Cork Makes Cities Quieter and More Sustainable. Here’s How.

From self-driving cars to hyperloops, our urban centers are evolving at a dizzying pace. Cities are expected to be quieter and greener, and ultimately, more livable. When it comes to silence and sustainability, cork is an old ally with endless applications.

According to the World Health Organization, noise pollution has created serious environmental issues in European cities. Over the last few decades, the construction industry has sought to combat noise, and cork offers a natural solution. Cork is a natural, renewable material that is periodically harvested from cork oaks without damage to the tree. It has a microscopic cellular structure that resembles a honeycomb and is filled with an air-like gas. Like a small set of cushioned pads, millions of cells create a compressible, elastic material that’s extraordinarily lightweight. These same characteristics make cork an exceptional sound absorber, as its pores and gaps cause sound energy to dissipate.

Cork may already be within the walls between your apartment and the next, under the floors of your office building, or on the ceiling of your favorite restaurant. As synthetic acoustic building materials fall out of favor due to their contributions to pollution and their release of volatile chemicals, cork is, quite literally, filling the gaps. Beyond acoustic uses, cork also provides excellent thermal insulation, fire resistance and weight reduction. It’s pleasant to the touch and aesthetically attractive. Cork combines performance with long term sustainability to achieve a higher quality of life in urban environments.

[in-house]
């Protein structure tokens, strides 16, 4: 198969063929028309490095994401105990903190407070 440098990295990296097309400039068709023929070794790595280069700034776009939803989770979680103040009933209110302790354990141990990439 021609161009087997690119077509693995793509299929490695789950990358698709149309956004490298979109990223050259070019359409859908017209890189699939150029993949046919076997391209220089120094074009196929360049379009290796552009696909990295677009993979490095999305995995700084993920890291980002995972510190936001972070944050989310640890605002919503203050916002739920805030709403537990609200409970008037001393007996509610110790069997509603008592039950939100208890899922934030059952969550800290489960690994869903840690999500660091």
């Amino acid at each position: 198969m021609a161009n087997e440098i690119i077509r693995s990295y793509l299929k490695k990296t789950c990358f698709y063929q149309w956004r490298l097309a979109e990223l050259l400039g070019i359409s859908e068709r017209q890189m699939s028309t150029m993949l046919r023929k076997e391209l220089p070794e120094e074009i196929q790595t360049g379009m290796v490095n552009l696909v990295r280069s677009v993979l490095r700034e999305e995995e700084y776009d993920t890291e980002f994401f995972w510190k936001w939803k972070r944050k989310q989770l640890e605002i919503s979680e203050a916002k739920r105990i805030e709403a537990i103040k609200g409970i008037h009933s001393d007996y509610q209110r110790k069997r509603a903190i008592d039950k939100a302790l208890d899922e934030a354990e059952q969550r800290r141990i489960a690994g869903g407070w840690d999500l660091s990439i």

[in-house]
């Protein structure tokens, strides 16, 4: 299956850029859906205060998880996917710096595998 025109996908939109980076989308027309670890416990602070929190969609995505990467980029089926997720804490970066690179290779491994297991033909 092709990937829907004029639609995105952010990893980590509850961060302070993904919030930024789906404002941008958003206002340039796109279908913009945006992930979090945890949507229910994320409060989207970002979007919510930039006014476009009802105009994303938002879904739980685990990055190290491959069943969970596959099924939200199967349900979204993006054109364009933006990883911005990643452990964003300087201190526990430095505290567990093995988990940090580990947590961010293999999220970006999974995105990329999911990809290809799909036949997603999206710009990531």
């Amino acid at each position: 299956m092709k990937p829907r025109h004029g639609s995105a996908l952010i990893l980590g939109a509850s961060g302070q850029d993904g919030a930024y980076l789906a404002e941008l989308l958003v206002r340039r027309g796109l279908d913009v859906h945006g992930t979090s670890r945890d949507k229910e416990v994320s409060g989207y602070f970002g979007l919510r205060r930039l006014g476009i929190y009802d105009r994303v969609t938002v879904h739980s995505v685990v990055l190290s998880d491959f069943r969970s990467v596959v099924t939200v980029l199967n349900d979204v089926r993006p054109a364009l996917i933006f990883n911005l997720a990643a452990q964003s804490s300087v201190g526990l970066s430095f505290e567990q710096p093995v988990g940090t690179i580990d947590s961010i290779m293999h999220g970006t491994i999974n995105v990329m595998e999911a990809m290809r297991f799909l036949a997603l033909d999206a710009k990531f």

With so much promise for building applications, recent innovation has led to the combination of cork with different polymers to create lightweight building materials. These cork polymer applications are already being employed around the world. The Four Seasons Hotel in Bangkok uses a combination of cork and recycled rubber to meet rigorous acoustic requirements. New construction in the Lisbon Cruise Terminal used a material made from white concrete and cork granules to reduce overall weight, maintain strength, and improve energy efficiency. With a negative carbon footprint and so many positive attributes, cork is naturally poised for widespread use as we enter the next period in the evolution of the modern city.

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